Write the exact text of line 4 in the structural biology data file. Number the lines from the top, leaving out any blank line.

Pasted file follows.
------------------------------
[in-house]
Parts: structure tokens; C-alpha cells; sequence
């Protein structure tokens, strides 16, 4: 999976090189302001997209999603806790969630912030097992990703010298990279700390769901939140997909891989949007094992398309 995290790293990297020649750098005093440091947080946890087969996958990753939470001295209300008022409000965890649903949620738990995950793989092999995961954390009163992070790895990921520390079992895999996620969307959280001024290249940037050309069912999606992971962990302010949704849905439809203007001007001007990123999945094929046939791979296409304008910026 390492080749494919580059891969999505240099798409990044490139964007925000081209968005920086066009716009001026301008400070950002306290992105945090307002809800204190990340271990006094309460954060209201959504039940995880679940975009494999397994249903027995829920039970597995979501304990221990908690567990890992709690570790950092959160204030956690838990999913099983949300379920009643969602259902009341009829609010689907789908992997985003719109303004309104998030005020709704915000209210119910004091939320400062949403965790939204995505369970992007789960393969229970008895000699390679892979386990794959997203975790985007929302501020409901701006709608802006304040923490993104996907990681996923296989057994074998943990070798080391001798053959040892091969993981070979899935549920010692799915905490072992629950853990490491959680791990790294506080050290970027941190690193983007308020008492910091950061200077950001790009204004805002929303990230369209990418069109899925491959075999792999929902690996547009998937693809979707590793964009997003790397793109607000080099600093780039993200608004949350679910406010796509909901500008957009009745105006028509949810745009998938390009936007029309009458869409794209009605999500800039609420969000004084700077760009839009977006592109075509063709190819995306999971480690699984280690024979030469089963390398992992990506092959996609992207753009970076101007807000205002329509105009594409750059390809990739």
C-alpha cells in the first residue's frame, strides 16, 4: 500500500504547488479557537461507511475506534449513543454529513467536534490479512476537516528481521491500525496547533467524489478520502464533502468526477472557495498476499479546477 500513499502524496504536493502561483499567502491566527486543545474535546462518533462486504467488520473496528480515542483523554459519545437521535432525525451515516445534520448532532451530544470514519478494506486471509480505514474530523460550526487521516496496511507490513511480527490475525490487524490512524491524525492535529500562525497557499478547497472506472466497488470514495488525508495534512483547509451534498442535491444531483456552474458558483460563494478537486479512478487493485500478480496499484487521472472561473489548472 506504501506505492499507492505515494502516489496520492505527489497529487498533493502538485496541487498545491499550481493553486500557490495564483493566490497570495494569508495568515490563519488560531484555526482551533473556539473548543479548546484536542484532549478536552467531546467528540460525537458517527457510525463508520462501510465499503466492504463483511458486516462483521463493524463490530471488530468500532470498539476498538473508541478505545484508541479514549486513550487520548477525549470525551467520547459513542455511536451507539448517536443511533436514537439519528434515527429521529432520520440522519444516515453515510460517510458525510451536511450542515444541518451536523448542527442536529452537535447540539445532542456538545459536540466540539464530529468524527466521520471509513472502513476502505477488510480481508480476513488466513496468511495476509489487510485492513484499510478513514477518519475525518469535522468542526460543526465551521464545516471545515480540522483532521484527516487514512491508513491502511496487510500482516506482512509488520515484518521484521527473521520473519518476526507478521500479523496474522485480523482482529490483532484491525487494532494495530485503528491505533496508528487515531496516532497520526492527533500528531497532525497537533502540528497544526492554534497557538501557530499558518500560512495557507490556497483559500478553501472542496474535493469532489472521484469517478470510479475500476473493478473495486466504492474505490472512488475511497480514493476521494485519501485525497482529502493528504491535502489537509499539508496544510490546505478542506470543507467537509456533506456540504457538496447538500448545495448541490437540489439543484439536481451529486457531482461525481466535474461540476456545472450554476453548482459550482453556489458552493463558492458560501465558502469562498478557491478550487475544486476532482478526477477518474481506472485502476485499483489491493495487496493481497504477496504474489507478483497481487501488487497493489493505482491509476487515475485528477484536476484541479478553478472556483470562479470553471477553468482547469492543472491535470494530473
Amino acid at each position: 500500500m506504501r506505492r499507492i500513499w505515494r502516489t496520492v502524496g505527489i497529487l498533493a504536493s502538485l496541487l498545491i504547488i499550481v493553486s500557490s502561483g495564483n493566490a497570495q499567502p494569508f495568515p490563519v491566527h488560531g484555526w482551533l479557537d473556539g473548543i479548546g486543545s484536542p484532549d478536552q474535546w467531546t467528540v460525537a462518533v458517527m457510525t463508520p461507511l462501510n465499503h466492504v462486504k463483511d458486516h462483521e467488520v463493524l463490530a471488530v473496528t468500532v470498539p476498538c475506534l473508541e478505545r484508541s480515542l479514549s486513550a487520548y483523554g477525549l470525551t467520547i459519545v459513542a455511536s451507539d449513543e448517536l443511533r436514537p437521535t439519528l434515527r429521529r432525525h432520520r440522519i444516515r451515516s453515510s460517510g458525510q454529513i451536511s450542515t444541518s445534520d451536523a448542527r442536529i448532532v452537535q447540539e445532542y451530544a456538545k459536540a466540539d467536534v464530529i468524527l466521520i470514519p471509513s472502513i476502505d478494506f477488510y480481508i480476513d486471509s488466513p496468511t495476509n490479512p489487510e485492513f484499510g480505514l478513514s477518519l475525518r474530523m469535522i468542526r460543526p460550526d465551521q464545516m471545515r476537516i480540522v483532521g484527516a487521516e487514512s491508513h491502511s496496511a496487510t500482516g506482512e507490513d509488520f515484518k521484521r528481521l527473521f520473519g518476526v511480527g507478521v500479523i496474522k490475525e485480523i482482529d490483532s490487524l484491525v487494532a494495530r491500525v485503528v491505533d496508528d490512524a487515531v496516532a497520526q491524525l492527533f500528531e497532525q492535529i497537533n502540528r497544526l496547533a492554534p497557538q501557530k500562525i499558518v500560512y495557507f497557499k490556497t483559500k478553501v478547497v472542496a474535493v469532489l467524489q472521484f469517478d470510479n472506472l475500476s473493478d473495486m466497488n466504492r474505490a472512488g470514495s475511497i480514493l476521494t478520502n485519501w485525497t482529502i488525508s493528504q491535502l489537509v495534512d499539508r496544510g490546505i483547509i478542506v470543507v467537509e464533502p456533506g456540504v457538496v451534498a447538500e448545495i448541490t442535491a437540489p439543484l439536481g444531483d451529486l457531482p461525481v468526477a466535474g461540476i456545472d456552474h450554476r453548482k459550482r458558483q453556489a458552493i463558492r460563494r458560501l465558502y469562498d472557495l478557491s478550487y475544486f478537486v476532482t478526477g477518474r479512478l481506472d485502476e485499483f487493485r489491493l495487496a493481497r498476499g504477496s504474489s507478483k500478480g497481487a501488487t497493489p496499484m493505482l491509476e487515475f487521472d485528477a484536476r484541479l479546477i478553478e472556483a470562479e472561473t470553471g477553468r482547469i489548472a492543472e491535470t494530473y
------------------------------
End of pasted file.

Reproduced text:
C-alpha cells in the first residue's frame, strides 16, 4: 500500500504547488479557537461507511475506534449513543454529513467536534490479512476537516528481521491500525496547533467524489478520502464533502468526477472557495498476499479546477 500513499502524496504536493502561483499567502491566527486543545474535546462518533462486504467488520473496528480515542483523554459519545437521535432525525451515516445534520448532532451530544470514519478494506486471509480505514474530523460550526487521516496496511507490513511480527490475525490487524490512524491524525492535529500562525497557499478547497472506472466497488470514495488525508495534512483547509451534498442535491444531483456552474458558483460563494478537486479512478487493485500478480496499484487521472472561473489548472 506504501506505492499507492505515494502516489496520492505527489497529487498533493502538485496541487498545491499550481493553486500557490495564483493566490497570495494569508495568515490563519488560531484555526482551533473556539473548543479548546484536542484532549478536552467531546467528540460525537458517527457510525463508520462501510465499503466492504463483511458486516462483521463493524463490530471488530468500532470498539476498538473508541478505545484508541479514549486513550487520548477525549470525551467520547459513542455511536451507539448517536443511533436514537439519528434515527429521529432520520440522519444516515453515510460517510458525510451536511450542515444541518451536523448542527442536529452537535447540539445532542456538545459536540466540539464530529468524527466521520471509513472502513476502505477488510480481508480476513488466513496468511495476509489487510485492513484499510478513514477518519475525518469535522468542526460543526465551521464545516471545515480540522483532521484527516487514512491508513491502511496487510500482516506482512509488520515484518521484521527473521520473519518476526507478521500479523496474522485480523482482529490483532484491525487494532494495530485503528491505533496508528487515531496516532497520526492527533500528531497532525497537533502540528497544526492554534497557538501557530499558518500560512495557507490556497483559500478553501472542496474535493469532489472521484469517478470510479475500476473493478473495486466504492474505490472512488475511497480514493476521494485519501485525497482529502493528504491535502489537509499539508496544510490546505478542506470543507467537509456533506456540504457538496447538500448545495448541490437540489439543484439536481451529486457531482461525481466535474461540476456545472450554476453548482459550482453556489458552493463558492458560501465558502469562498478557491478550487475544486476532482478526477477518474481506472485502476485499483489491493495487496493481497504477496504474489507478483497481487501488487497493489493505482491509476487515475485528477484536476484541479478553478472556483470562479470553471477553468482547469492543472491535470494530473